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Blood pressure reduction and outcome after endovascular therapy with successful reperfusion: a multicenter study
  1. Mohammad Anadani1,
  2. Adam S Arthur2,
  3. Ali Alawieh1,
  4. Yser Orabi1,
  5. Andrei Alexandrov3,
  6. Nitin Goyal3,
  7. Marios-Nikos Psychogios4,
  8. Ilko Maier5,
  9. Joon-tae Kim6,
  10. Saleh G Keyrouz7,
  11. Adam de Havenon8,
  12. Nils H Petersen9,
  13. Abhi Pandhi10,
  14. Christa B Swisher11,
  15. Ovais Inamullah11,
  16. Jan Liman12,
  17. Sreeja Kodali9,
  18. James A Giles7,
  19. Michelle Allen7,
  20. Stacey Q Wolfe13,
  21. Georgios Tsivgoulis14,
  22. Bradley A Cagle13,
  23. Chesney S Oravec13,
  24. Benjamin Gory15,
  25. Pierre De Marini15,
  26. Peter Kan16,
  27. Shareena Rahman11,
  28. Sébastien Richard17,
  29. Fábio A Nascimento18,
  30. Alejandro Spiotta1
  1. 1Neurosurgery, Medical University of South Carolina, Charleston, South Carolina, USA
  2. 2Neurosurgery, University of Tennessee Health Science Center, Memphis, Memphis, USA
  3. 3Neurology, University of Tennessee Health Science Center, Memphis, Tennessee, USA
  4. 4Neuroradiology, University Medicine Goettingen, Goettingen, NS, Germany
  5. 5Neurology, University Medicine Goettingen, Goettingen, NS, Germany
  6. 6Chonnam, Korea (the Democratic People's Republic of)
  7. 7Washington University School of Medicine in Saint Louis, Saint Louis, Missouri, USA
  8. 8Department of Neurology, University of Utah, Salt Lake City, Utah, USA
  9. 9Yale Univ, New Heaven, Connecticut, USA
  10. 10Neurology, University of Tennessee Health Science Center College of Medicine, Memphis, Tennessee, USA
  11. 11Duke University Hospital, Durham, North Carolina, USA
  12. 12Department of Neurology, Universitatsklinikum Gottingen, Gottingen, Niedersachsen, Germany
  13. 13Neurosurgery, Wake Forest School of Medicine, Winston Salem, North Carolina, USA
  14. 14Second Department of Neurology, “Attikon” Hospital, School of Medicine, University of Athens, Athens, Greece
  15. 15Department of Diagnostic and Interventional Neuroradiology, CHRU Nancy, Nancy, Lorraine, France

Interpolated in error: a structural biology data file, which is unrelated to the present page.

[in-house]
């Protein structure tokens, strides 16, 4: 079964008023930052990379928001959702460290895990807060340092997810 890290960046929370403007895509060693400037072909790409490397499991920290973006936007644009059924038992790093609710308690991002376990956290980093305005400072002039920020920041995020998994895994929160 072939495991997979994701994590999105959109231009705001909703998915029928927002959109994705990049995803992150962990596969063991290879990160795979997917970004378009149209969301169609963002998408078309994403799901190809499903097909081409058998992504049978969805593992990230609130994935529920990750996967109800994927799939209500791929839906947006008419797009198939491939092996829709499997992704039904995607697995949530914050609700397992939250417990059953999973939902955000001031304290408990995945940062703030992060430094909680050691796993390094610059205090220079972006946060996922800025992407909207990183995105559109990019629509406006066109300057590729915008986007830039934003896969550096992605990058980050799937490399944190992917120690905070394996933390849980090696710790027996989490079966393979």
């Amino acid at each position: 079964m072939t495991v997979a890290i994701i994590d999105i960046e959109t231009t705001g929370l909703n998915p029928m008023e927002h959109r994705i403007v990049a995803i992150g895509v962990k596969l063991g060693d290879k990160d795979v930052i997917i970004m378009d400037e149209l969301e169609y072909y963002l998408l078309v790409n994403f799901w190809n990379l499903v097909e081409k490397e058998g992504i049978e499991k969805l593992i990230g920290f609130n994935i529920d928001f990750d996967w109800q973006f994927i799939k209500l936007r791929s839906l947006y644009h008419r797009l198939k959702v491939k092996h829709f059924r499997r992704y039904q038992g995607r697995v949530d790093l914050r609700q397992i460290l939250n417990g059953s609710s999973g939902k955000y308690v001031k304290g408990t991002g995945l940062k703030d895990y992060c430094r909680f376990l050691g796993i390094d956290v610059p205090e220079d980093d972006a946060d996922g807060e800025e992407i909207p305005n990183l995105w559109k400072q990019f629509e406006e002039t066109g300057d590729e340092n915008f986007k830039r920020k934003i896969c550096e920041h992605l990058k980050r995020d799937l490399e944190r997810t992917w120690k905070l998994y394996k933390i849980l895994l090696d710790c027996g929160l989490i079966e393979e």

16. 16Department of Neurosurgery, Baylor College of Medicine, Houston, Texas, USA
  17. 17Neurology Stroke Unit, University Hospital Centre Nancy, Nancy, France
  18. 18Department of Neurology, Baylor College of Medicine, Houston, Texas, USA
  1. Correspondence to Dr Mohammad Anadani, Medical University of South Carolina, Charleston, SC, USA; manadani{at}wustl.edu; Dr Alejandro Spiotta; spiotta{at}musc.edu

Abstract

Background Elevated systolic blood pressure (SBP) after mechanical thrombectomy (MT) correlates with worse outcome. However, the association between SBP reduction (SBPr) and outcome after successful reperfusion with MT is not well established.

Objective To investigate the association between SBPr in the first 24 hours after successful reperfusion and the functional and safety outcomes of MT.

Methods A multicenter retrospective study, which included 10 comprehensive stroke centers, was carried out. Patients with acute ischemic stroke and anterior circulation large vessel occlusions who achieved successful reperfusion via MT were included. SBPr was calculated using the formula 100×([admission SBP−mean SBP]/admission SBP). Poor outcome was defined as a modified Rankin Scale (mRS) score of 3–6 at 90 days. Safety endpoints included symptomatic intracerebral hemorrhage, mortality, and requirement for hemicraniectomy during admission. A generalized mixed linear model was used to study the association between SBPr and outcomes.

Results A total of 1361 patients were included in the final analysis. SBPr as a continuous variable was inversely associated with poor outcome (OR=0.97; 95% CI 0.95 to 0.98; p<0.001) but not with the safety outcomes. Subanalysis based on reperfusion status showed that SBPr was associated with lower odds of poor outcome only in patients with complete reperfusion (modified Thrombolysis in Cerebral Infarction (mTICI 3)) but not in patients with incomplete reperfusion (mTICI 2b). When SBPr was divided into categories (<1%, 1%–10%, 11%–20%, >20%), the rate of poor outcome was highest in the first group.

Conclusion SBPr in the first 24 hours after successful reperfusion was inversely associated with poor outcome. No association between SBPr and safety outcome was found.

  • blood pressure
  • stroke
  • thrombectomy
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Footnotes

  • Twitter @abhipandhi, @neurogiles

  • Contributors All authors have: provided a substantial contribution to the conception and design of the studies and/or the acquisition and/or the analysis of the data and/or the interpretation of the data. They have drafted the work or revised it for significant intellectual content and approved the final version of the manuscript. They agree to be accountable for all aspects of the work, including its accuracy and integrity.

  • Funding The authors have not declared a specific grant for this research from any funding agency in the public, commercial or not-for-profit sectors.

  • Competing interests AS has honoris for consulting for Penumbra and Cerenovus. M-NP received honoraria; modest; received speakers’ honoraria from Siemens Healthineers.SQW reports U24NS107235- 01 NIH/NINDS StrokeNET Site Co-I. The other authors report no conflicts.

  • Patient consent for publication Not required.

  • Provenance and peer review Not commissioned; externally peer reviewed.

  • Data availability statement Data are available upon reasonable request.

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